Q: How do you intend to move the vibrations to different places? How do you project the lights?
A: It blends in the environent. They rejected projector idea for something more analog, more old skool.
Q: Did you deploy it in a place and got feedback?
Yes, they deployed the prototype in tests, but not in real social contexts but they are planning to do it. Most of the interviews and user tests were very supportive of having something unobstrusive in the background (Andres notes that this is similar to the Ambient Intelligence work done at the Tangible Media Group at the MIT Media Lab which turned into a company)
More info: firstname.lastname@example.org
PoliCiti — improving trust between the local police and citizens, by NID
Professors: Rupeshkumar Ishwarlal Vyas, Dr. Bibhudutta Baral
Microsoft Liaisons: Deepak Menon, Nithin Ismail, Surya Vanka
Crime is increasing in India, and sometimes, it seems as if the police don’t care about citizens. Citizens have very little trust in the policing system.
To start, the designers interviewed citizens, who told them stories about harrowing experiences with the police. They also interviewed police to find out the pressures that police face. In response, they created a video that explains the current context in which police operate:
Video shows citizen having trouble interacting with police officer due language, educational, and bureaucratic barriers.
They ask how do we create better relationship between citizens and police?
People usually don’t have information about jurisdiction, timely information, who/what/where, unable to share stories among citizens.
Three key factors for success:
- Lower cognitive load.
- Guidance through the process.
- Tone of voice should be reassuring
Policiti helps people navigate the interaction with police. Tells people where is the closest police officer.
They found people want to go in groups to the police. It is reassuring.
With the data it helps citizens and police make decisions, but most importantly it helps people reflect on their reality.
Comment from panelist: What is to prevent people from abusing it, e.g. if they have a grudge against the police?
The team acknowledges that is possible but they think it is more pressing to change the dynamics of power for once.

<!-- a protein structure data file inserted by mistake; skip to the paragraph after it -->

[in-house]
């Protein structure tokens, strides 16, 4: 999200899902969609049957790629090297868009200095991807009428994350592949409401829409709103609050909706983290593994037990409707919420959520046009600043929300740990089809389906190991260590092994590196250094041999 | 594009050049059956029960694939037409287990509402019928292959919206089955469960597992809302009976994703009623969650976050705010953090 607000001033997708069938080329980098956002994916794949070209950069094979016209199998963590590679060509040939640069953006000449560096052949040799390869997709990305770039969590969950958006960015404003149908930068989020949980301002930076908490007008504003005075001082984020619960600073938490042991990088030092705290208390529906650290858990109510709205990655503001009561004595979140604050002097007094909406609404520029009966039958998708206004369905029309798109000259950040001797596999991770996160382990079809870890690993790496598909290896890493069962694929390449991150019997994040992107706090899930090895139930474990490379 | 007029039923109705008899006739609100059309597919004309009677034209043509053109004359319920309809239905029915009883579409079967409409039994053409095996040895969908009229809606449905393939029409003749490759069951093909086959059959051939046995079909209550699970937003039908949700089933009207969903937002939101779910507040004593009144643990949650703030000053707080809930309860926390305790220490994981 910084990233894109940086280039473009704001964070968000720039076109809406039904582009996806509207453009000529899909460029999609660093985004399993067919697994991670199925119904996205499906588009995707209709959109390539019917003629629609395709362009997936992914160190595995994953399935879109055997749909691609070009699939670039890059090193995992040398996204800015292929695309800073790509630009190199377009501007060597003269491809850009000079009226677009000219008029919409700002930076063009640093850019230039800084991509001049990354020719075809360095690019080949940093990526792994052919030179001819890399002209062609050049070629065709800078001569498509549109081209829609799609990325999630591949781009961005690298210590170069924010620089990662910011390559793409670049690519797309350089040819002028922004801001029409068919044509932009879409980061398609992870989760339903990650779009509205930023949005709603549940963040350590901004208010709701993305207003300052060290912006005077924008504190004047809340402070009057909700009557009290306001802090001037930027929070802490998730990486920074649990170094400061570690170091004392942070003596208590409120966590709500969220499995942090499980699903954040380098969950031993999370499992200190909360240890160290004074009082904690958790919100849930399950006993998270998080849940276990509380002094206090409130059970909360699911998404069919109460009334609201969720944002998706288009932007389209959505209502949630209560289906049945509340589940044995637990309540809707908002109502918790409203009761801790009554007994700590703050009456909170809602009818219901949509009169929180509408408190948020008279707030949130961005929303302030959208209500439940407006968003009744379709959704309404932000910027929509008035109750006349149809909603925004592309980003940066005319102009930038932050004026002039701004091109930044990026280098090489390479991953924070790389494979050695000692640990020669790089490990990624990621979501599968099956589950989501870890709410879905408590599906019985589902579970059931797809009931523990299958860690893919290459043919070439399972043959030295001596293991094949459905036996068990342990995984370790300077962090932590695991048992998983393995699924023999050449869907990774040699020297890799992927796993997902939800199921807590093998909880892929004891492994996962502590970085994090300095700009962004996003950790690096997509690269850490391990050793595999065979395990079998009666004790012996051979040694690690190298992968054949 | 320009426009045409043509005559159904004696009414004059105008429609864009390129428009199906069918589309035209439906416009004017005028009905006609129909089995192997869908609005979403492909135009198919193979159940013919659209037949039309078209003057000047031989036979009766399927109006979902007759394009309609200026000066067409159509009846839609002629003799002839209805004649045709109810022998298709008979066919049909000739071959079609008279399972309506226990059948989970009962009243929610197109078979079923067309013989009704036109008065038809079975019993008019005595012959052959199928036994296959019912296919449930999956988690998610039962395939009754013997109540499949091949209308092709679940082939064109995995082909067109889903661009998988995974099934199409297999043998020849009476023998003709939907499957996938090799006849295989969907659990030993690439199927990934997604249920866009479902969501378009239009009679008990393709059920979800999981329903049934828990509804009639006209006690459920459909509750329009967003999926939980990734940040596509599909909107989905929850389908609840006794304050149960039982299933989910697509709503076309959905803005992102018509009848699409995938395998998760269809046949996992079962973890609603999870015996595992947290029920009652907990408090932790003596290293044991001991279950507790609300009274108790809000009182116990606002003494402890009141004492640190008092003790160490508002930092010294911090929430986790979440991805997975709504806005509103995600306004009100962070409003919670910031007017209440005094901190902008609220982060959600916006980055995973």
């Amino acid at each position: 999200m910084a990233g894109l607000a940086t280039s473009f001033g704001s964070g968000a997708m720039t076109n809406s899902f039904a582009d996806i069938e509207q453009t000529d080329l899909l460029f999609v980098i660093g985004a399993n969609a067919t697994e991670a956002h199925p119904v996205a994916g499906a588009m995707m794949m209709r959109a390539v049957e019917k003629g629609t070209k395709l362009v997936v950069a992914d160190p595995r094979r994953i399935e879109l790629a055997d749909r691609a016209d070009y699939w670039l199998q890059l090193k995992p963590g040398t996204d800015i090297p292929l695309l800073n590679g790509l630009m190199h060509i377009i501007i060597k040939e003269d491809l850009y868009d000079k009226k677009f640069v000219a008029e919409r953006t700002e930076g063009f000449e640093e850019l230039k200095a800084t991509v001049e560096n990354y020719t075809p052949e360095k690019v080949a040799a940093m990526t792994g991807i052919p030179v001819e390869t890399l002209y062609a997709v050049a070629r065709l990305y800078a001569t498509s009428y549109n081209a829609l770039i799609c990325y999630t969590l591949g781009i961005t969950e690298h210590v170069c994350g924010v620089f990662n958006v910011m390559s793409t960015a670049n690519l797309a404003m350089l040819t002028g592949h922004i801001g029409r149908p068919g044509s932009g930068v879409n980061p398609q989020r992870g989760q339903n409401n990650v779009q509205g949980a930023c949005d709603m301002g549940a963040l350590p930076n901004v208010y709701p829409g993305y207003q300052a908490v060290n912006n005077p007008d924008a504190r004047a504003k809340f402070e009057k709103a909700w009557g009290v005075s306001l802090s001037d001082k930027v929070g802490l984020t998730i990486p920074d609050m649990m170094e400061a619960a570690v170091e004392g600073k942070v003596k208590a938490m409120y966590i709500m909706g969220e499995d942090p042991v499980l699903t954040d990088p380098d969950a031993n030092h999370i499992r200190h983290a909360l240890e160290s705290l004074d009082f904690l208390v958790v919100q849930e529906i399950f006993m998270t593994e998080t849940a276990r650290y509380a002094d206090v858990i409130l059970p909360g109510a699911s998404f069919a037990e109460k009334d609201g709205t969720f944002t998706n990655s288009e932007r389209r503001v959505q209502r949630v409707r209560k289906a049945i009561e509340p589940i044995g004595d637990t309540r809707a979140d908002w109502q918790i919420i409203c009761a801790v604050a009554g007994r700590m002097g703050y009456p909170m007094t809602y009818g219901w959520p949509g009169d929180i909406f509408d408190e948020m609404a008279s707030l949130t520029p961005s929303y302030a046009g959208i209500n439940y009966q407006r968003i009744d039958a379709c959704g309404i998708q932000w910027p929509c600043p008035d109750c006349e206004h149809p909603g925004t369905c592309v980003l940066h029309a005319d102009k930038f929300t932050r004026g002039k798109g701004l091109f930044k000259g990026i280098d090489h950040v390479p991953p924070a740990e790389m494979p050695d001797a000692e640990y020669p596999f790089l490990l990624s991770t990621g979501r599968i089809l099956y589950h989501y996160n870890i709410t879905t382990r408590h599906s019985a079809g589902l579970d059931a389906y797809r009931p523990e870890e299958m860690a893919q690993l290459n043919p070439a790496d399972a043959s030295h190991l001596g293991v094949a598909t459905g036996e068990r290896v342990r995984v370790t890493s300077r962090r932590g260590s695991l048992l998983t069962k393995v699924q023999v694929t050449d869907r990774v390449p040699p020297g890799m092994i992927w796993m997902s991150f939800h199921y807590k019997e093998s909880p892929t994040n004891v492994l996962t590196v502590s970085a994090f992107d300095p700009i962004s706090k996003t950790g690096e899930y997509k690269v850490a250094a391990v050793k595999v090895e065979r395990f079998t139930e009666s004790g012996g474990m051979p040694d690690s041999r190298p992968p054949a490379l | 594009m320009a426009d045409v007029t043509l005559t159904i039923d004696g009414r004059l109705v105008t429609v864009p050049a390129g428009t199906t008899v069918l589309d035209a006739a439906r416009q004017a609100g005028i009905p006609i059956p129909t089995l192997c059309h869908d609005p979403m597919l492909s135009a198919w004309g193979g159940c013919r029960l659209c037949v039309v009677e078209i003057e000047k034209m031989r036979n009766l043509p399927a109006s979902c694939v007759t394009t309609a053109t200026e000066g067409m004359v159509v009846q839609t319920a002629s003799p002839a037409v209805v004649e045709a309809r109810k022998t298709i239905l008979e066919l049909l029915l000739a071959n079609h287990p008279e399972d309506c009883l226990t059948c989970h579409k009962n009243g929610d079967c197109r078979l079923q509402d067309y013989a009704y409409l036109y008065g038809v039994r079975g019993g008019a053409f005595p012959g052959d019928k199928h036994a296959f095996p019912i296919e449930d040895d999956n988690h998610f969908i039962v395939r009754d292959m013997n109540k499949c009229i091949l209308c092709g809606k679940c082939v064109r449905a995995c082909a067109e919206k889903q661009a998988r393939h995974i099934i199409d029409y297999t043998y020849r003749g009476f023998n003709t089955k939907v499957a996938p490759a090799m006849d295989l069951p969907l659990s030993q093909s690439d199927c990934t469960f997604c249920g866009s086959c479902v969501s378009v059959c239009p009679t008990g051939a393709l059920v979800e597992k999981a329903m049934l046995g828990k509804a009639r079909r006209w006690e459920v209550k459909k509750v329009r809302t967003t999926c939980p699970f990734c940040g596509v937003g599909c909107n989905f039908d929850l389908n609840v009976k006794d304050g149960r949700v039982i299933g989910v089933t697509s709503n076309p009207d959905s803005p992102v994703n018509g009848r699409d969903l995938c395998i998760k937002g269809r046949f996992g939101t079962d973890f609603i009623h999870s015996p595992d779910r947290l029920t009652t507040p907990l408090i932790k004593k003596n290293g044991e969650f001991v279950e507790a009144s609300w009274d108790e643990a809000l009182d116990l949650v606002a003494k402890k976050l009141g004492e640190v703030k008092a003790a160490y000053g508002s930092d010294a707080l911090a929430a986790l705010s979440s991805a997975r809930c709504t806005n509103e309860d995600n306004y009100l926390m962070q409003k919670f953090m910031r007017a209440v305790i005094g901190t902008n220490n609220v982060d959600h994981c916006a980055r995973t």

Another juror wonders if we really need an app for this, or something more broad?
It is actually a multi-platform process, a mobile app is one aspect of it. Apps help it make it more personal. They are also considering using this is an app for public kiosks.
Bill Buxton complimented the team on the videos. The project is not confrontational as it shows the police as part of an ecosystem, (e.g., don’t hate the player, hate the game ).
Note by Nathan Matias: The MIT Center for Civic Media recently hosted a conversation on corruption reporting technologies in India
Living Memory – embedding data in a traditional makers mark, by Northumbria
Professor: Trevor Duncan
Microsoft Liaisons: Richard Banks, Tim Regan, Alex Taylor
Students: Leah Xandora and Luke Emmerson
Living Memory explores the relationship between memory and meaning by linking the physical and the digital
They wanted to link data and physical objects so people can see digital objects with greater value. One common mark of the value of a physical object is a maker’s mark. What makes these marks precious is that they have been touched by hands.
Inspired by maker’s marks, they created digitally-active maker’s makers, making it possible for the maker to be identified and leave data behind. They put sensor on objects, so each object has its own digital signature. One example collected sensor data from the use of a hand tool and then used that sensor data to laser cut a maker’s mark based on the data collected for a particular crafted object
They are using the Microsoft Gadgeteer for their project.> Example: Farmers markets, paintings, etc. We keep objects when we know the maker. They created a personalized service for each maker.
Q: Some artists don’t touch their craft. How does this extend to digital artifacts, despite not physically touching with the hand.
A: They are trying to think of a future that is more hands on, that focuses on small scale.
Greenery – an urban agriculture systemm, by Universidad Iberoamericana
Professors: Jorje Meza Aguilar, Lachlan Steward
Microsoft Liaisons: Tobias Kinnebrew, Andres Monroy Hernandez, Don Coyner
"How many of you have played Farmville? How many of you have actually cultivated an urban garden?"
Greenery promotes a reconnection with nature through technology, helping users learn how to grow their own food. It is not just about growing veggies, it’s about a full immersive experience.
Greenery has the following components:
- Tutorial. This teaches you the intricacies of gardening.
- Simulation. Teaches you how to grow your own garden through a virtual garden..
- Box + Augmented Reality view of your urban garden.
- Social. You can like and comment on your friend’s gardens.
A video shows an advanced user interacting with Greenery who is spreading the knowledge and passion about urban gardening with his friends.
Key elements for design:
- Create empathy between user and system.
- New learning process, practical and theoretical.
- Smart gamification
Bill Buxton comments that in WWI, there was a movement called “Liberty Gardens”. There was an external social force to make that happen. The question is how to use social media s a catalyst. It is not a crazy idea! The challenge is how to get people started in a world of instant gratification? The team replies that their user studies show people who are motivated to do it, don’t even know how to do it. They will be patient and get people excited about it.
Kati London wonders more about the gaming aspect of the project and whether watering is automated or done through the app. The team responds that it is a part of it but they want is to go beyond points.